CDC’s Roybal campus in Atlanta, Georgia. (Image credit: James Gathany via Wikipedia)

 

Not to be confused with George Carlin’s “Seven Words You Can Never Say on Television,” the CDC were supposedly given their own seven-word/phrase list from the Trump administration the agency couldn’t cite on official documents according to the Washington Post. Those words and phrases were listed in the documentation for next year’s budget and included- vulnerable, entitlement, diversity, transgender, fetus, evidence-based and science-based- seemingly tame compared to what Carlin’s were.

 

Of course, this comes after a year since the EPA was barred from sharing any climate change information with the public and removed all references to it from there website, which has since been rescinded. Regardless, it was reported that HHS (Health and Human Services) suggested some alternatives the CDC (part of HHS) could use to replace those seven words. For example- instead of evidence-based or science-based, an analyst could say, “CDC bases its recommendations on science in consideration with community standards and wishes.”

 

While this edict from the Trump administration caused an uproar within the science community, HHS spokesperson Matt Lloyd recently sent a statement to CNN that disputed the mandate stating, “The assertion that HHS has 'banned words' is a complete mischaracterization of discussions regarding the budget formulation process. HHS will continue to use the best scientific evidence available to improve the health of all Americans. HHS also strongly encourages the use of outcome and evidence data in program evaluations and budget decisions.”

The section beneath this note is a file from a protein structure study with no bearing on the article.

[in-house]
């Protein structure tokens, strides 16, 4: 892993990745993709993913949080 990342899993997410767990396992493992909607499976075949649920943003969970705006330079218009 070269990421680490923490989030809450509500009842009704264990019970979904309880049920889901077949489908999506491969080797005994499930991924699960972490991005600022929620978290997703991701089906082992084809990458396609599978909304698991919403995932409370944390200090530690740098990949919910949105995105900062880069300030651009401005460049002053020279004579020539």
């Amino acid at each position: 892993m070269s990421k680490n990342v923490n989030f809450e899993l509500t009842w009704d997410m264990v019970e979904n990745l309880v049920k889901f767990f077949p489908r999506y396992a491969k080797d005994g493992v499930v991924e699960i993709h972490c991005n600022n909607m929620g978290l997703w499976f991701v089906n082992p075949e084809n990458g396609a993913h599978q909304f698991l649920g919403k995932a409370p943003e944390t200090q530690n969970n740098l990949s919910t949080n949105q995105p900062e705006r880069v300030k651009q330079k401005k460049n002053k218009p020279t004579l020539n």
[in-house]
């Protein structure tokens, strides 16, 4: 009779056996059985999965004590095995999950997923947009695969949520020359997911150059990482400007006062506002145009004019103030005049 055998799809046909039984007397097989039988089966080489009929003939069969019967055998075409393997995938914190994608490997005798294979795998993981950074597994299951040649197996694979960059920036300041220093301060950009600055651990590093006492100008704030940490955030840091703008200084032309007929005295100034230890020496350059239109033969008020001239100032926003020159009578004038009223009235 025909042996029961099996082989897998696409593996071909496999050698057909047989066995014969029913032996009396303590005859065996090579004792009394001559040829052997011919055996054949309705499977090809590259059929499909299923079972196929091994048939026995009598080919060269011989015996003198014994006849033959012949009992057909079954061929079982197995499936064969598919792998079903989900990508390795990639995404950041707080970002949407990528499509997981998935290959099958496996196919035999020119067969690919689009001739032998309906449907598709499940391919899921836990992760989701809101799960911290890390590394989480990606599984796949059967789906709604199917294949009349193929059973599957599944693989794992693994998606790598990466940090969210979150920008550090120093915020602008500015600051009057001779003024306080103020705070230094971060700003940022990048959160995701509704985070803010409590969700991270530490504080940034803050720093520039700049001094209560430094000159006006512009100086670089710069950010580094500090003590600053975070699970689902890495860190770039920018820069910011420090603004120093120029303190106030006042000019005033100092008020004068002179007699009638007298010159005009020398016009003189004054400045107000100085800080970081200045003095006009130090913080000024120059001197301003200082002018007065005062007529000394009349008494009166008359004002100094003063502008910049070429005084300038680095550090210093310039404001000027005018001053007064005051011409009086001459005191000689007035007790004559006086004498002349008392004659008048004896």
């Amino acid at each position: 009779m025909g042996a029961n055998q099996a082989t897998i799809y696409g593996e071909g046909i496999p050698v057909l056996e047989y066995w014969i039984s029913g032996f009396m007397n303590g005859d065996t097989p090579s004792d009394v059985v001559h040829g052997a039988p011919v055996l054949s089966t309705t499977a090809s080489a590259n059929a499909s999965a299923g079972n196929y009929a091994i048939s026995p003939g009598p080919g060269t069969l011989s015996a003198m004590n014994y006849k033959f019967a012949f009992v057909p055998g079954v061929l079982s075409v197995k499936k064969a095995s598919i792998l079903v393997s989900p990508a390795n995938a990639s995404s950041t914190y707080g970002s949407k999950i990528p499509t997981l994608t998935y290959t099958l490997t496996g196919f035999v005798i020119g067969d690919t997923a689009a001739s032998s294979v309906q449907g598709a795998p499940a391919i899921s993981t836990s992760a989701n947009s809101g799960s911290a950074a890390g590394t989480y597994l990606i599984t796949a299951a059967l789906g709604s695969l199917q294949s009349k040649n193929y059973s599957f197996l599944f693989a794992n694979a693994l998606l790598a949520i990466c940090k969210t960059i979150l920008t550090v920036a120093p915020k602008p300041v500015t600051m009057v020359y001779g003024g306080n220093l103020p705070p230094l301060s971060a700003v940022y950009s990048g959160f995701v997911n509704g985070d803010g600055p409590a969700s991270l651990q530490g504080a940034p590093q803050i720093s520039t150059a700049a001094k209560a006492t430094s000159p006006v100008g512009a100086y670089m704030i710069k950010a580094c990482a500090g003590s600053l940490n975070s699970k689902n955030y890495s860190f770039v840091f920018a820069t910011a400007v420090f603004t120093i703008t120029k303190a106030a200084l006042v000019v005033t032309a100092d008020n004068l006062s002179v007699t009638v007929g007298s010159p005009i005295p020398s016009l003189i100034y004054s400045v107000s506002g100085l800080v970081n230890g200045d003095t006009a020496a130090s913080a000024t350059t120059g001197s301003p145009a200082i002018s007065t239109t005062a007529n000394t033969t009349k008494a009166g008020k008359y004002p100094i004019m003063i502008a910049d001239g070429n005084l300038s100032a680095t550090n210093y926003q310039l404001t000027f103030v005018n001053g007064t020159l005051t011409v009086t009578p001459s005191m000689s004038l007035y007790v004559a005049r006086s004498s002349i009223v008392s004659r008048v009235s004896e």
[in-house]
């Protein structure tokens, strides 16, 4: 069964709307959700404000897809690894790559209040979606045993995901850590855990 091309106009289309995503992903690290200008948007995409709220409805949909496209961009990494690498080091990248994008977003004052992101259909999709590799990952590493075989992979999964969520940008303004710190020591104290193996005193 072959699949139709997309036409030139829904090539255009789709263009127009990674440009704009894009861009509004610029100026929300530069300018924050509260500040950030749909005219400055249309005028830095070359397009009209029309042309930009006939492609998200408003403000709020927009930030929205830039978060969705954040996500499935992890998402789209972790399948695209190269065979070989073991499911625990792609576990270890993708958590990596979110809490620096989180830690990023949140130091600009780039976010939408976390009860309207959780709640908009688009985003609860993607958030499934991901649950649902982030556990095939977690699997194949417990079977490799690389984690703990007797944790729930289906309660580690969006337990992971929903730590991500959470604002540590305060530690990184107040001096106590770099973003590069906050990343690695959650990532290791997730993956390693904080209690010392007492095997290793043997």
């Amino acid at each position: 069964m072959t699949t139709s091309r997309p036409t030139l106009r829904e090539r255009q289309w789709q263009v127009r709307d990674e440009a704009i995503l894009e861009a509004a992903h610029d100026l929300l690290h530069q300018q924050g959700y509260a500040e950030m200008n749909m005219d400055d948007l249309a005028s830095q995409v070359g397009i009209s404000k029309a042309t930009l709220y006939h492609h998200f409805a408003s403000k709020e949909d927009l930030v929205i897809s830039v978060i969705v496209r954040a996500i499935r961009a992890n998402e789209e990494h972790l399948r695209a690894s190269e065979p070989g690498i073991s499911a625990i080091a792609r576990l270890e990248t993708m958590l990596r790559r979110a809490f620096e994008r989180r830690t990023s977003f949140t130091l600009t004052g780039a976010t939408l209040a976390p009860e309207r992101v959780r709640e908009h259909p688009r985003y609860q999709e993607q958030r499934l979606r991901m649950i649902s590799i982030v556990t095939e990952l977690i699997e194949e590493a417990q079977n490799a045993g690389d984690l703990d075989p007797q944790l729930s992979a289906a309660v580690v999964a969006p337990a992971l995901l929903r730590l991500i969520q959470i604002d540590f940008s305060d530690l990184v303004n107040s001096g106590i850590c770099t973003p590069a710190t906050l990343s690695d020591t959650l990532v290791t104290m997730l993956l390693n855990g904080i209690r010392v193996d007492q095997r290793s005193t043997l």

Even the HHS director chimed in with a memo (obtained by CNN) saying, “Science is and will remain the foundation of our work. CDC remains committed to our public health mission as a science- and evidence-based institution,” note the use of two of those banned phrases. Whether you believe the CDC was forbidden from using those words or not, there is a lot of ambiguity when it comes to governmental agencies and what has been reported. Everything from crowd size to the recent overhaul of tax cuts is marred in some form of dispute of what the truth is, but at least we all can agree that science should be based on facts and evidence with words/phrases that directly correlate with the explanation of that information, right? 

 

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